Update — Though I chose to keep secret the identity of the defense contractor to limit the damage it was subsequently revealed by Reuters to be Lockheed-Martin. There was one additional detail presented at the end of a story in Saturday’s New York Times.

Back in March I heard from an old friend whose job it is to protect his company’s network from attack. “Any word on just what was compromised at RSA?” he asked, referring to how the RSA Data Security division of EMC had been hacked. “I suspect it was no more than a serial number, a seed, and possibly the key generation time. The algorithm has been known for years but unless they can match a seed to an account it is like having a key without knowing what lock it fits. That might simplify a brute force attack but first the attacker would need something to brute force…”

Well it didn’t take long for whoever cracked RSA to find a lock to fit that key.

Last weekend was bad for a very large U. S. defense contractor that uses SecureID tokens from RSA to provide two-factor authentication for remote VPN access to their corporate networks. Late on Sunday all remote access to the internal corporate network was disabled. All workers were told was that it would be down for at least a week. Folks who regularly telecommute were asked to come into nearby offices to work. Then earlier today (Wednesday) came word that everybody with RSA SecureID tokens would be getting new tokens over the next several weeks. Also, everybody on the network (over 100,000 people) would be asked to reset their passwords, which means admin files have probably been compromised.

It seems likely that whoever hacked the RSA network got the algorithm for the current tokens and then managed to get a key-logger installed on one or more computers used to access the intranet at this company. With those two pieces of information they were then able to get access to the internal network.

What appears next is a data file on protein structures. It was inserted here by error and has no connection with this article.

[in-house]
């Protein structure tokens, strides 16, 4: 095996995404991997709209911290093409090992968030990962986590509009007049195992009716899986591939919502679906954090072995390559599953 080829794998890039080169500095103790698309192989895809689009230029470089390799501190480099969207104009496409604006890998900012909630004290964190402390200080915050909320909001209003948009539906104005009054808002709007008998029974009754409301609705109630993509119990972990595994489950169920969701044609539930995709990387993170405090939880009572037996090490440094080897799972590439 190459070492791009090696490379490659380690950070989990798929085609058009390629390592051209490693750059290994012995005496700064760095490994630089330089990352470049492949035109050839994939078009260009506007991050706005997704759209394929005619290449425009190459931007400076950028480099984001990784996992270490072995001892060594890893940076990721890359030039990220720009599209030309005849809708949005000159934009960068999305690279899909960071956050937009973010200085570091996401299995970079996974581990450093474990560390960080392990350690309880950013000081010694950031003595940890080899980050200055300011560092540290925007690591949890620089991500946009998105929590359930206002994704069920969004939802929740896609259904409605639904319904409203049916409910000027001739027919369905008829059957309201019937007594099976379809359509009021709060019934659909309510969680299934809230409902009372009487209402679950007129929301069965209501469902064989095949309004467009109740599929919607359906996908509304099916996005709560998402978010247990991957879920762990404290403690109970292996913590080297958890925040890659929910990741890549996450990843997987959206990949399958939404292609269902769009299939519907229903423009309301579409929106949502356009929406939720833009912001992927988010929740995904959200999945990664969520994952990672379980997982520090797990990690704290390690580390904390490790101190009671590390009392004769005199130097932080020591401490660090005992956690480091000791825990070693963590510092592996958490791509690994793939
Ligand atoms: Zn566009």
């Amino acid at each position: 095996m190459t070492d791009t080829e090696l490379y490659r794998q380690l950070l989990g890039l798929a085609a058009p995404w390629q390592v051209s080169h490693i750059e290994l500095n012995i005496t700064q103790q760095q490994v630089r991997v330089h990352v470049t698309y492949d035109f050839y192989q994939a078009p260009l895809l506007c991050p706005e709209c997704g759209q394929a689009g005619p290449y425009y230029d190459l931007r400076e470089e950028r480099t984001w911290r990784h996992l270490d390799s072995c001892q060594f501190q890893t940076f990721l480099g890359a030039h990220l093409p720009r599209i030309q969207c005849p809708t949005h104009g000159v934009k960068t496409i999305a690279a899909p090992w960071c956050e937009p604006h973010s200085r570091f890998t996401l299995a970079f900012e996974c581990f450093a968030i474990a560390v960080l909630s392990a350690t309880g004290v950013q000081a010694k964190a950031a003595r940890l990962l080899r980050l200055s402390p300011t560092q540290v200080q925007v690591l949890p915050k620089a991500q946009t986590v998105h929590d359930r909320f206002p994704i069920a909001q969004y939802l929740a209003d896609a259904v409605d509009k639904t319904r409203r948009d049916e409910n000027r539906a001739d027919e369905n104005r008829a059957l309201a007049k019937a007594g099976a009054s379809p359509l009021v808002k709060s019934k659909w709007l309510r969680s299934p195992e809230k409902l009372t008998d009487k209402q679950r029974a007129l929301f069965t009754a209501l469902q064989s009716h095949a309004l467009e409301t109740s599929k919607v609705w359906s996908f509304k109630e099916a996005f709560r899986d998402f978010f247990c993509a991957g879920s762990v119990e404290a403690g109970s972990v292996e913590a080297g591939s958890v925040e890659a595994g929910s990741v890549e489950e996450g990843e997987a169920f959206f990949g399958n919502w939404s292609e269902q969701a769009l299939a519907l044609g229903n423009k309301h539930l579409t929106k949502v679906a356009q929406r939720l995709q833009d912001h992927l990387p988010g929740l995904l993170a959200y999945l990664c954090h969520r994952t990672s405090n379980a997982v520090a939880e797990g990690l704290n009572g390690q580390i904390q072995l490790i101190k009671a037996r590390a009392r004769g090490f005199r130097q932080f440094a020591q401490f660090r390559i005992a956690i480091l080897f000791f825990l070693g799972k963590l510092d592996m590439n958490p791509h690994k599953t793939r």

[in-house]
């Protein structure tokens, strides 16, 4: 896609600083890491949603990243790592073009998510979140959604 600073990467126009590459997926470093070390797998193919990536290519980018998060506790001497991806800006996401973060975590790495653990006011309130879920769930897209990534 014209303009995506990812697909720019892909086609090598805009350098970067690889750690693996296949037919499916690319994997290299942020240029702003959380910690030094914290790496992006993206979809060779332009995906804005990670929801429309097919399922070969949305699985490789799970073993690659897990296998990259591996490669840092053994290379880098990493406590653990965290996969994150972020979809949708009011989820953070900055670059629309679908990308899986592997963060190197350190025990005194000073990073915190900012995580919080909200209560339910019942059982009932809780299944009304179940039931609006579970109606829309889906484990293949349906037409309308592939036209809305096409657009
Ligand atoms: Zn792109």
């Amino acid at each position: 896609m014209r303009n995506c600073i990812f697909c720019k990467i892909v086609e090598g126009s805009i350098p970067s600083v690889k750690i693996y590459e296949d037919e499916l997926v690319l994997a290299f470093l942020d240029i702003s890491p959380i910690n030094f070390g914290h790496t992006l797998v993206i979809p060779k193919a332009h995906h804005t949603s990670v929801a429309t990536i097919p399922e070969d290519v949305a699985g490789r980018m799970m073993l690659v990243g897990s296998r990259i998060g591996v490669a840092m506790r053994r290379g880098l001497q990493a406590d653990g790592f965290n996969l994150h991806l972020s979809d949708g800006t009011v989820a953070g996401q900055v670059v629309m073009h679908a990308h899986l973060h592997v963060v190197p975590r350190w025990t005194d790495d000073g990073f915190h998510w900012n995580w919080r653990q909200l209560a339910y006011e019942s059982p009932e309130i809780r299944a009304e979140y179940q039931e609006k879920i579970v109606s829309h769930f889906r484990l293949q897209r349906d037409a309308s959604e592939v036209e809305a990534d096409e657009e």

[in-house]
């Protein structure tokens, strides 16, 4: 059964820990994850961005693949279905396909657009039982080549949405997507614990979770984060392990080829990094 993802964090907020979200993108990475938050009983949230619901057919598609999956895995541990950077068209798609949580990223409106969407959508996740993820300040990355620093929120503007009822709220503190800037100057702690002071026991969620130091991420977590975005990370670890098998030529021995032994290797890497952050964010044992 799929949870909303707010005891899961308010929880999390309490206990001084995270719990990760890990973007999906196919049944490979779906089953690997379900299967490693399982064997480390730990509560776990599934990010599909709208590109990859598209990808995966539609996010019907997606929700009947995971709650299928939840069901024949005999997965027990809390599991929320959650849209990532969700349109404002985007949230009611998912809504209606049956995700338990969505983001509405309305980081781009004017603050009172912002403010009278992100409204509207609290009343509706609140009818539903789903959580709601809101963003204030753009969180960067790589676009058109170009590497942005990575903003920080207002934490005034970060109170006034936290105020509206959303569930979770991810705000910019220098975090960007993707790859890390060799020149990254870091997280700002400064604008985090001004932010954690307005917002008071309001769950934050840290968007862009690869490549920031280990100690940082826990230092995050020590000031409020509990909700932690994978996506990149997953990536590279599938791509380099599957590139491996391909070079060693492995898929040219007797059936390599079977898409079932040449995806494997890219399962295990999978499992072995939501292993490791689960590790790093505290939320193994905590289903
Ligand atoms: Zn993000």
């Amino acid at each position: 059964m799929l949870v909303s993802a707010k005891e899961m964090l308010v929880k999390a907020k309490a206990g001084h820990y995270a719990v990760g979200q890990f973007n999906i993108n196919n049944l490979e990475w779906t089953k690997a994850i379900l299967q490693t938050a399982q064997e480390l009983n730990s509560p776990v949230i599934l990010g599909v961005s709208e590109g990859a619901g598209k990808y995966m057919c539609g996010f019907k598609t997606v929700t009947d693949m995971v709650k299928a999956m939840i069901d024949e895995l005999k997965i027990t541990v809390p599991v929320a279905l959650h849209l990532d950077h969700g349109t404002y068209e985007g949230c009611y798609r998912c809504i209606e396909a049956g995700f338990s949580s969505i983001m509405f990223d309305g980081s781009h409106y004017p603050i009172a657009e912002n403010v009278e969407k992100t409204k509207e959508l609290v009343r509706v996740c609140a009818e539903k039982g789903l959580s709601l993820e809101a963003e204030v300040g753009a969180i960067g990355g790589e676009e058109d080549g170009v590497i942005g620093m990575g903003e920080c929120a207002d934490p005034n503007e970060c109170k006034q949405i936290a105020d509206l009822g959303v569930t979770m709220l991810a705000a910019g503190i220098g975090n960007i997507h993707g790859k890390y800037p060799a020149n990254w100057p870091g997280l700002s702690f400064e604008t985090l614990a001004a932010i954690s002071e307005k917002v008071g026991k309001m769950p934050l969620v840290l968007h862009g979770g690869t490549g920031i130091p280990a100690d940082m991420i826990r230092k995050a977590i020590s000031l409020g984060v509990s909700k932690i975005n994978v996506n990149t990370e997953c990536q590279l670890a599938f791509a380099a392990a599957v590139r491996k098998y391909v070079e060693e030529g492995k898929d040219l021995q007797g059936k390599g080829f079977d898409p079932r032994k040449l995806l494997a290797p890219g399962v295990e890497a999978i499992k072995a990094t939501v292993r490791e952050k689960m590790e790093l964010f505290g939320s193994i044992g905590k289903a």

The contractor’s data security folks saw this coming, though not well enough to stop it. Shortly after the RSA breach they began requiring a second password for remote logins. But that wouldn’t help against a key-logger attack.

The good news here is that the contractor was able to detect an intrusion then did the right things to deal with it.  A breach like this is very subtle and not easy to spot.  There will be many aftershocks in the IT world from this incident.

But is this the only such instance of a major corporate network break-in? The very fact that we haven’t heard anything about this (I hadn’t, had you?) makes me think this probably ISN’T the first such network penetration from the recent RSA hack… or the last.

What if every RSA token has been compromised, everywhere?

“I have not seen anyone abandoning their investment yet,” said my friend back in March. “Most networks exchange token values over an encrypted channel anyway so the facade of security is still there. Until an attack succeeds (and how would you know?) the lemmings are complacent.”

Well an attack has succeeded, laying open who knows what national secrets?

The lemmings are now upset, or would be if they knew what you know now.

I guess now they do.